Eating wasn’t generally allowed in classrooms, but like I said, I was teaching applied math which was based on activities followed by theory. The girls told me that they actually did the baking together and just made a double batch. Since it was homework, I allowed the class to finish the product of the project while I introduced a new lesson. I set my ‘teacher size’ brownie to the side planning to eat it with lunch.

The vice principal came to me at the end of third period class and asked what the kids had to eat in my math lesson. He knew about what I’d been doing with the bakery goods, but not the brownie assignment. Then he said some of the students my class were reported as being goofy or sleepy after class and one was sick.

I told him about the brownies. Then he said one of the boys told him the same thing and added they had cannabis baked in but wouldn’t say who brought them. I gave him mine for analysis and the two girls spent two weeks suspended.

Ironically, the one who got sick was one of the bakers. Applied math provided an unexpected lesson for her.


Smarter Than You

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Many don’t share a drummer with the rest of us.
My first year of teaching electronics at the high school level wasn’t a first encounter with students at the very high end of the bell curve (“Skifoot and She”, Dec. 9 and 12). However, remembering this event reminds me that Young Sheldon Cooper and Beverly Goldberg type characters existed in real life before the TV shows.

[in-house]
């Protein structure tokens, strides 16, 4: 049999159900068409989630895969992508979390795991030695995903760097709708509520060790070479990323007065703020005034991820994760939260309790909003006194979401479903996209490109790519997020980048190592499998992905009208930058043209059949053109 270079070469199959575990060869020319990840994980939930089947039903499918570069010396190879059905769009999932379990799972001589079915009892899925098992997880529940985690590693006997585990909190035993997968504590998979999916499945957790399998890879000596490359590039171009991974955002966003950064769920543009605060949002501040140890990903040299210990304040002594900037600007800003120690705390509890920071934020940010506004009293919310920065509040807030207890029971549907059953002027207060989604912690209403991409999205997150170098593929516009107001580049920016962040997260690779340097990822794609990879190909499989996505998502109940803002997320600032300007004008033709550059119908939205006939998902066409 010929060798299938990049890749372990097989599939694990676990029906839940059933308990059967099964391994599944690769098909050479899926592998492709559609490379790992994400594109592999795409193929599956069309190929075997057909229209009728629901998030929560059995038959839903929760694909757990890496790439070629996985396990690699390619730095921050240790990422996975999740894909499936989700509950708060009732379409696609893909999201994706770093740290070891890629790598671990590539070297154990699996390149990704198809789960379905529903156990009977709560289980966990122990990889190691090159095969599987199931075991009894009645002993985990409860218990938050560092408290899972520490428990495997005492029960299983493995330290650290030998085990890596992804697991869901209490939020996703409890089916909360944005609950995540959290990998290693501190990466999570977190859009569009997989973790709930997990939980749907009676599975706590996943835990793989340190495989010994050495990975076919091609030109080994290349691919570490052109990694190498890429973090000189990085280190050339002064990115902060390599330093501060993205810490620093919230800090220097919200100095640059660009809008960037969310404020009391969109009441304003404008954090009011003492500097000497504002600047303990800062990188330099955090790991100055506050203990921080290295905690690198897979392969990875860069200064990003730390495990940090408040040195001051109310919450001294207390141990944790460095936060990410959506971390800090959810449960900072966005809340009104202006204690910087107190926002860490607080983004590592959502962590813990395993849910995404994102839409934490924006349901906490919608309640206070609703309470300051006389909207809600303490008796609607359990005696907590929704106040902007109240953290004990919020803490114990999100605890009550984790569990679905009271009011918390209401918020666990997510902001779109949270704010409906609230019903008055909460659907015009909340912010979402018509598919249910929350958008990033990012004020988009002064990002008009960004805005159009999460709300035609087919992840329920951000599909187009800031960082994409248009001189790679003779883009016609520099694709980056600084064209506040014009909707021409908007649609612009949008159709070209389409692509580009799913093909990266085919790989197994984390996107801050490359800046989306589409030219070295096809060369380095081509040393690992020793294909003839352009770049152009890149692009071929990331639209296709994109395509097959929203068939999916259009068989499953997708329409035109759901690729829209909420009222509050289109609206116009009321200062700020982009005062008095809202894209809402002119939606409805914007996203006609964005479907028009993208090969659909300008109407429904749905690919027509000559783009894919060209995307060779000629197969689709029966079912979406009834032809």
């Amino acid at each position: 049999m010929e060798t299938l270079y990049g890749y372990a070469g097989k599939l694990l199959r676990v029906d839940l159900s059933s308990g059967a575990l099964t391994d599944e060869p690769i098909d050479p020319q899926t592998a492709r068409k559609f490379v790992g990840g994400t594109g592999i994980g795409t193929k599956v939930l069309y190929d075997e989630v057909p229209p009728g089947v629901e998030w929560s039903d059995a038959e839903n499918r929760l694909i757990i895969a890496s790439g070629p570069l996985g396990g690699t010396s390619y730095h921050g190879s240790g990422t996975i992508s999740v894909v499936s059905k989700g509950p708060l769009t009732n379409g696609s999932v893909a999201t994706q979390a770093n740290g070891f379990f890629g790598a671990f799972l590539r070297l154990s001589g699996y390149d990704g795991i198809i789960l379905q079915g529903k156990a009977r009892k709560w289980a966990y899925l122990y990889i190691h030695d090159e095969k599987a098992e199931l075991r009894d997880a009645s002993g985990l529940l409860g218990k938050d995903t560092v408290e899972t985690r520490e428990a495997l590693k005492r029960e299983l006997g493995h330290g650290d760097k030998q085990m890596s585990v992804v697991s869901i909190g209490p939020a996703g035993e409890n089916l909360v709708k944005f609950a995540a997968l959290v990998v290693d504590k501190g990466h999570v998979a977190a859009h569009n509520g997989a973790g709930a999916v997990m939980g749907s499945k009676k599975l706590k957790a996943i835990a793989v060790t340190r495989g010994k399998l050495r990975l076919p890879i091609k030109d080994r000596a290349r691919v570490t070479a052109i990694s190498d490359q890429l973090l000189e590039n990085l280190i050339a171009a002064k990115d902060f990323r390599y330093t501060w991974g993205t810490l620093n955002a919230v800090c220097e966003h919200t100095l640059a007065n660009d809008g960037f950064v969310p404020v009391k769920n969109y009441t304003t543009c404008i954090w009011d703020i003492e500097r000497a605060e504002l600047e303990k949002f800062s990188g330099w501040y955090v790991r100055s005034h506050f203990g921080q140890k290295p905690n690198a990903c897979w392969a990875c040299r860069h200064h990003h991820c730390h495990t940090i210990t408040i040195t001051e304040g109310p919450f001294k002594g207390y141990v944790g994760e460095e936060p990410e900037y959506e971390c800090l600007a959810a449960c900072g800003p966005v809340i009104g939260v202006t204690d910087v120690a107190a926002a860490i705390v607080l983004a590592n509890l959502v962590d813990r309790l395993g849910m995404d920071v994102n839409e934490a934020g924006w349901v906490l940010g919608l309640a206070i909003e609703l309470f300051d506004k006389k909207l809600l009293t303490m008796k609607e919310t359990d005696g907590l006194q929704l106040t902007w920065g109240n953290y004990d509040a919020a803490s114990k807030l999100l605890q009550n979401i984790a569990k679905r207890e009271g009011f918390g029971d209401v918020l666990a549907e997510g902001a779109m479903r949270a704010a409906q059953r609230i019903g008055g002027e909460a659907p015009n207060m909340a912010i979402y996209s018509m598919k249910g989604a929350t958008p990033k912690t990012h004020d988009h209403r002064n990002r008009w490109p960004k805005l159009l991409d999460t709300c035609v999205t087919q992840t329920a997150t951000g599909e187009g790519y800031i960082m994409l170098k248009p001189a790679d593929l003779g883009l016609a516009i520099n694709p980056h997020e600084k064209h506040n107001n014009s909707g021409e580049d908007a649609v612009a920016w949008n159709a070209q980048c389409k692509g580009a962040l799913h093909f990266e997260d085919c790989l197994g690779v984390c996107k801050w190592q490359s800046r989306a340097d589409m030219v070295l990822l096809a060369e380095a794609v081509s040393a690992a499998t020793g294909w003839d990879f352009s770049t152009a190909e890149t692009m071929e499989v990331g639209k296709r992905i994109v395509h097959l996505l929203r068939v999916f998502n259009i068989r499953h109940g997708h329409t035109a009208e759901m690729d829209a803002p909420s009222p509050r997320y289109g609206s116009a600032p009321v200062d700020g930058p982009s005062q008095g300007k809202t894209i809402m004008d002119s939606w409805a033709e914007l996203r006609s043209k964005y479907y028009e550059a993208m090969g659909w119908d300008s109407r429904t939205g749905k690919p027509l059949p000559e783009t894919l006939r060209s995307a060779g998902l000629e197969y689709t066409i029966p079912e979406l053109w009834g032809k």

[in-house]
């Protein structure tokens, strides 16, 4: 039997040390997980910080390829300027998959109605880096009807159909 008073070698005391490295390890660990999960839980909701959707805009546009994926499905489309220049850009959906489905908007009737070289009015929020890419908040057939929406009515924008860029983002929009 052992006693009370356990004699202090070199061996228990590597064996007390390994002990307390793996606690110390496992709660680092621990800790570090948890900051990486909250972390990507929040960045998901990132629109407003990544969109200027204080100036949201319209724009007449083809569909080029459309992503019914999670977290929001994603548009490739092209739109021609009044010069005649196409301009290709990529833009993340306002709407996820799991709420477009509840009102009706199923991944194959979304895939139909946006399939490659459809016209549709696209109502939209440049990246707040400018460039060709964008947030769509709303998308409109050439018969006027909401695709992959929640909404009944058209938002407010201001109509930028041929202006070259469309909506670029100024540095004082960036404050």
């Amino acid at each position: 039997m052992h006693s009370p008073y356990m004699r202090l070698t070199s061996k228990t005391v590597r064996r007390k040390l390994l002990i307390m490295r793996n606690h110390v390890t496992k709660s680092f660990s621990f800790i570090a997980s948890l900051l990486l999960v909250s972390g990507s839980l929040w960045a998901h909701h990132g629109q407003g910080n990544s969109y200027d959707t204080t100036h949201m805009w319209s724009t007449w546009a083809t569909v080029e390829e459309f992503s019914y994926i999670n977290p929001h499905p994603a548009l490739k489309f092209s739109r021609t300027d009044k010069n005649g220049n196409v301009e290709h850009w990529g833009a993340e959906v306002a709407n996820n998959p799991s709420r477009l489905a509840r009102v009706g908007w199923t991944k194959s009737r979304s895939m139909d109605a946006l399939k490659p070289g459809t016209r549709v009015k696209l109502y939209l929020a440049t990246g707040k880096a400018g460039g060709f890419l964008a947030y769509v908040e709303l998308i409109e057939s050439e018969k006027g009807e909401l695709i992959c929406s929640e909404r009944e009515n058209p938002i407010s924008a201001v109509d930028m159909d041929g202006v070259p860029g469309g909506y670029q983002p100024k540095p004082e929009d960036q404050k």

Gene Euis (obviously a fake name) entered the classroom at the back edge of the audible indicator to be in class. I had previously explained my rule was be seated by the end of the bell unless having had to walk from the stadium where spring and fall PE classes were often held.

The freshman gave me a look and said something like, “Technically, sir, being in the room not only implies present, but means present in the context of attendance. Even had I still been in the doorway, I could argue that I would still be able to acknowledge my presence for role call. I’ll give you that if the door were open, I’d be physically tardy, but still able to respond.”

I was taken back, but he was technically correct. I wasn’t in the mood for banter in front of the rest of the class and disregarded their quite snickers saying only, “take your seat.”
There were only 17 students in the beginning electronics class and lab stations were designed for only two students. I devised a method of rotating a different single student to work by him or herself on labs. Gene Euis seldom completed a lab when alone and I observed that neither were many labs completed when he was partnered. His scores on tests and quizzes, however, were usually near or at 100%.

Gene Euis earned a C+ for the quarter. I met his him and his outraged mother in the vice principal’s office before school the day after report cards went home. She wanted his grade changed declaring that her son had never been given less than an A in any subject.

I don’t know how comfortable the VP was with the rest of the conversation, but he was mostly silent. I was armed with my grade book and the printed class criteria. I showed her the zeros and explained that lab scores were 50% of the grade. Her counter was, “he’s smarter than you and most teachers and his IQ test proves it. Test scores should be the only counters.”

I explained that in many vocational classes lab work counts for even more. I asked if she’d read the class criteria to which she said, “No.” I told her the students were given the one-page document to read and take home on the first day of class.

A formal petition was filed and my having the pre-set criteria was sufficient to keep his grade as given.

As a senior, Gen Euis took my vocational applied physics class to augment his college prep physics so he could experience considerably more lab work.